So how do these stances play out across the book’s pages? In “Revive” (which focuses on restoring both the use and memory of urban water systems), the urban-ecological stance is quite evident and compelling. The Town Branch Commons project introduces a new water-based public realm with deep ties to the city’s regional karst geology as a method for rethinking the public realm of downtown Lexington, Kentucky. The design proposes a series of “water windows” (pools, pockets, fountains, and filter gardens) that evoke and expose an underground stream. Inherent in the work, and the words that describe it, are two important ambitions. First is the (very optimistic) belief that uncovering and rebuilding the hydraulic properties of a region can not only improve water performance but “renew wonder and curiosity” (20) about how systems work, thereby generating a stance toward future, improved water projects. Second is a critique of more conventional urban water projects such as South Korea’s Cheonggyecheon River project (essentially a long, linear decorative fountain that serves as a veneer to the actual water systems of the city), which Orff suggests “represents a fantasy world” (21). Orff’s criticism is energizing, and, as a manifesto, the book could benefit from more of it.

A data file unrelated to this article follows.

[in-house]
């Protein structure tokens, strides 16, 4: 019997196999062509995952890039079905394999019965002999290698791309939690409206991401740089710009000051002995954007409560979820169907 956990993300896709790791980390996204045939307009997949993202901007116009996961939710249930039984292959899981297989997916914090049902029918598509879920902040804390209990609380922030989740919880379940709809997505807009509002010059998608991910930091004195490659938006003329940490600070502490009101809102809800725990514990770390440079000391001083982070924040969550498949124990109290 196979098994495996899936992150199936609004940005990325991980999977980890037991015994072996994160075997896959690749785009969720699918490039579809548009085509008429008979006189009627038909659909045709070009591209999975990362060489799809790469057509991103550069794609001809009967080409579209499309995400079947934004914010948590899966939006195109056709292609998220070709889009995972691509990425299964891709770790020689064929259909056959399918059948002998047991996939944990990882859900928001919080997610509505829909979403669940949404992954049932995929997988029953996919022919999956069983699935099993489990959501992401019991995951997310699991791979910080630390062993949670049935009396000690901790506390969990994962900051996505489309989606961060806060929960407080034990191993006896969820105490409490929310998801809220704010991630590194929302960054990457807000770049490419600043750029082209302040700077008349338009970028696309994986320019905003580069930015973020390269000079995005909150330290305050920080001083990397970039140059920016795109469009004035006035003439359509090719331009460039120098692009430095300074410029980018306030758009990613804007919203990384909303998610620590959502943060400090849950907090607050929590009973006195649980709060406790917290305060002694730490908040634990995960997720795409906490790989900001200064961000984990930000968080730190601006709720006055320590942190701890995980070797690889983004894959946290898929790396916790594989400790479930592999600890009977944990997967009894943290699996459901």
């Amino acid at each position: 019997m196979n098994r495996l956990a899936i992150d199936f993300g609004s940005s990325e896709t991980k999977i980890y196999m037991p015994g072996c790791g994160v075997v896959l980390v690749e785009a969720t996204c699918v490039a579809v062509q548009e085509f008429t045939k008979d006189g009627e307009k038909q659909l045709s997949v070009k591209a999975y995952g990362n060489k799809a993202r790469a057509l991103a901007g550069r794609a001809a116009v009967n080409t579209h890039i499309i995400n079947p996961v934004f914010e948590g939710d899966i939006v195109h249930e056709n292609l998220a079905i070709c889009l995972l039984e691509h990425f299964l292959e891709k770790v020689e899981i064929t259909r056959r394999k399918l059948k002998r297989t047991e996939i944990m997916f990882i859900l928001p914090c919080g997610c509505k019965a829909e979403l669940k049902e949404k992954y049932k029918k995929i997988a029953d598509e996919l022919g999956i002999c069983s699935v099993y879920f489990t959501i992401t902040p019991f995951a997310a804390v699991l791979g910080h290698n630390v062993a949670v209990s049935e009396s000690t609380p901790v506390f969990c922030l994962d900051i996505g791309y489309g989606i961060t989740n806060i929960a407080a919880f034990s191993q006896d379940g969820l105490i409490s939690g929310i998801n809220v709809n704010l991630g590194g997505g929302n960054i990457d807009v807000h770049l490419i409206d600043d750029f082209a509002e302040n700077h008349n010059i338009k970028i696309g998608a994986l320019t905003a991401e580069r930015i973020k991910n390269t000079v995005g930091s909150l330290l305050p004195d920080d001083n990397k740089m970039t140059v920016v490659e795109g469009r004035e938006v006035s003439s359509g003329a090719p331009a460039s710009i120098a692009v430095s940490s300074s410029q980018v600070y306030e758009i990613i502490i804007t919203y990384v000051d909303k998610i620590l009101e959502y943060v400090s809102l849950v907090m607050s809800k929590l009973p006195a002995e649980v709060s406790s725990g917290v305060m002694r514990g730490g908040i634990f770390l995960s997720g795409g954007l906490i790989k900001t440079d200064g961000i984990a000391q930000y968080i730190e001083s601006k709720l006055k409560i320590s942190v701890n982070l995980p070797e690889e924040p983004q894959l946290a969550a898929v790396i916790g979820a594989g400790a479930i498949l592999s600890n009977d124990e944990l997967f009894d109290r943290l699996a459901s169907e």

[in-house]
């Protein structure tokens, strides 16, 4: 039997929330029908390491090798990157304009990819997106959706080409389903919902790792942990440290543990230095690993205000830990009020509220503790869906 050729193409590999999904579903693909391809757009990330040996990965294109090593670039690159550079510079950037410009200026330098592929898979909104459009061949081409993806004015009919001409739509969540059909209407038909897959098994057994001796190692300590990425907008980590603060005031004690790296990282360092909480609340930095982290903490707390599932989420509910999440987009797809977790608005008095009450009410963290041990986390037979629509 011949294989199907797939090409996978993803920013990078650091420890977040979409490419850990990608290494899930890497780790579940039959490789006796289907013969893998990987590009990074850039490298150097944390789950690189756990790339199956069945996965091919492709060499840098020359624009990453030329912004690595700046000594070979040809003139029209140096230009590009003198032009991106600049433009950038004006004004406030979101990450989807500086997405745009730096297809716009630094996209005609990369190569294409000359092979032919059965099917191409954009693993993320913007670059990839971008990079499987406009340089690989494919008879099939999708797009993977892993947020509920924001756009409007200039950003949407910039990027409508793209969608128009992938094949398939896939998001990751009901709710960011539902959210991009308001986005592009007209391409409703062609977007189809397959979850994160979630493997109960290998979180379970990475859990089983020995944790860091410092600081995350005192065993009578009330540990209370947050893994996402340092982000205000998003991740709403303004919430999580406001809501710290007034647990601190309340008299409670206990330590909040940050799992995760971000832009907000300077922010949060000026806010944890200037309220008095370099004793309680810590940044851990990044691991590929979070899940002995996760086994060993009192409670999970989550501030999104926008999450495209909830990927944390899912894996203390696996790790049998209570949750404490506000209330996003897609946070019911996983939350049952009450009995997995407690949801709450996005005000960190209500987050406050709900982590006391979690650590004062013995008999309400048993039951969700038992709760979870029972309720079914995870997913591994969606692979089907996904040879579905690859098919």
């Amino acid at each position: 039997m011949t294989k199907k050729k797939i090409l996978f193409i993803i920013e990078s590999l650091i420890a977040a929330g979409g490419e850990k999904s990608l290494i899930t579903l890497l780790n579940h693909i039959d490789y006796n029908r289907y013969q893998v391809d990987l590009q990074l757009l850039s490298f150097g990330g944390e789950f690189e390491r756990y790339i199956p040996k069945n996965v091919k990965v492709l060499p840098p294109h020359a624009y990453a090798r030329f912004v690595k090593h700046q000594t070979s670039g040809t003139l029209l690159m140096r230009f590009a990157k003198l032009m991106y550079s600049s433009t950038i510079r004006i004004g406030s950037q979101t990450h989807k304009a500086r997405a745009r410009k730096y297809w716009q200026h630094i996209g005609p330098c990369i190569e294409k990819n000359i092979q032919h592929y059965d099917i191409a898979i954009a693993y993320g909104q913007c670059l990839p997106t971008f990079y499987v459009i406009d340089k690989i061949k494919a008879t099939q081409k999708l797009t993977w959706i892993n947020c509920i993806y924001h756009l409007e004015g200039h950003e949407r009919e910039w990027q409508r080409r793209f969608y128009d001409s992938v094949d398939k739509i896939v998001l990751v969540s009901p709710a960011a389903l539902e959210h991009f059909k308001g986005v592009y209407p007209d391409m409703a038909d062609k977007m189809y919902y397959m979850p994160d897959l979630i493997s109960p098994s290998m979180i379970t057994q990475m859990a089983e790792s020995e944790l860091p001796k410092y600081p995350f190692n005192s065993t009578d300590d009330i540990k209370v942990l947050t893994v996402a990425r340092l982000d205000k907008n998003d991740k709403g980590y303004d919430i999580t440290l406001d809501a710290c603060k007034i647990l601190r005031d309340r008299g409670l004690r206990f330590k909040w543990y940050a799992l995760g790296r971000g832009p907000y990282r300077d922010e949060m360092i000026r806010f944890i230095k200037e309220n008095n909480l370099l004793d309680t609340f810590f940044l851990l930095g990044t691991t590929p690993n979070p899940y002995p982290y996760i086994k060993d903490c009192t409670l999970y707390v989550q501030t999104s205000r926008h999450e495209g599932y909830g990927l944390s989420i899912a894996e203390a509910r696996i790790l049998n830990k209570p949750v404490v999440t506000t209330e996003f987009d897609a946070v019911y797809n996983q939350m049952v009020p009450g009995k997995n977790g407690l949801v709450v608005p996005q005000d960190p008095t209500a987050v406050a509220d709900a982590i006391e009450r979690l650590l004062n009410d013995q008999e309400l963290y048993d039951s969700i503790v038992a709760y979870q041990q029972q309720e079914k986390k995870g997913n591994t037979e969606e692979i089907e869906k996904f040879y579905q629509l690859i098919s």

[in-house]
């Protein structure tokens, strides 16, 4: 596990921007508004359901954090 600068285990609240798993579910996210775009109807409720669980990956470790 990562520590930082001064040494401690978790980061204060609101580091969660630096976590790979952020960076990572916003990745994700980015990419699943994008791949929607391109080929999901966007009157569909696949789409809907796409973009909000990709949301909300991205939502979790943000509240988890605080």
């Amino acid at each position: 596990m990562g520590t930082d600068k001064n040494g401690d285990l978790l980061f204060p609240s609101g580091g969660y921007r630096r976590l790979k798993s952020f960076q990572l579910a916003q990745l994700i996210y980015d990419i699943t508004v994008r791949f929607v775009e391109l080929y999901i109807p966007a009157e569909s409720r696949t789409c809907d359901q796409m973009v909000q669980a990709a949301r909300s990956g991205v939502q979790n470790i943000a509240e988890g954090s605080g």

What is abundantly present in these pages—seen through images and interviews and prose—however, is evidence of SCAPE’s effort to advance landscape architecture as a form of activism. It takes its activist stance most notably through the argument that “representation”—both as a drawing technique and as public engagement—plays an essential role in producing urban landscape. Orff’s Introduction suggests that the “primary task of the designer is to visualize landscape history and interconnectedness” (10), which requires new forms of drawing as a starting point for design. She refers to the firm’s use of the “thick, rendered, and heavily notated section” (11) as a means to convey the complexity of the city. Members of the practice believe that new ways of seeing and sharing information is essential to communicate and shape common purpose.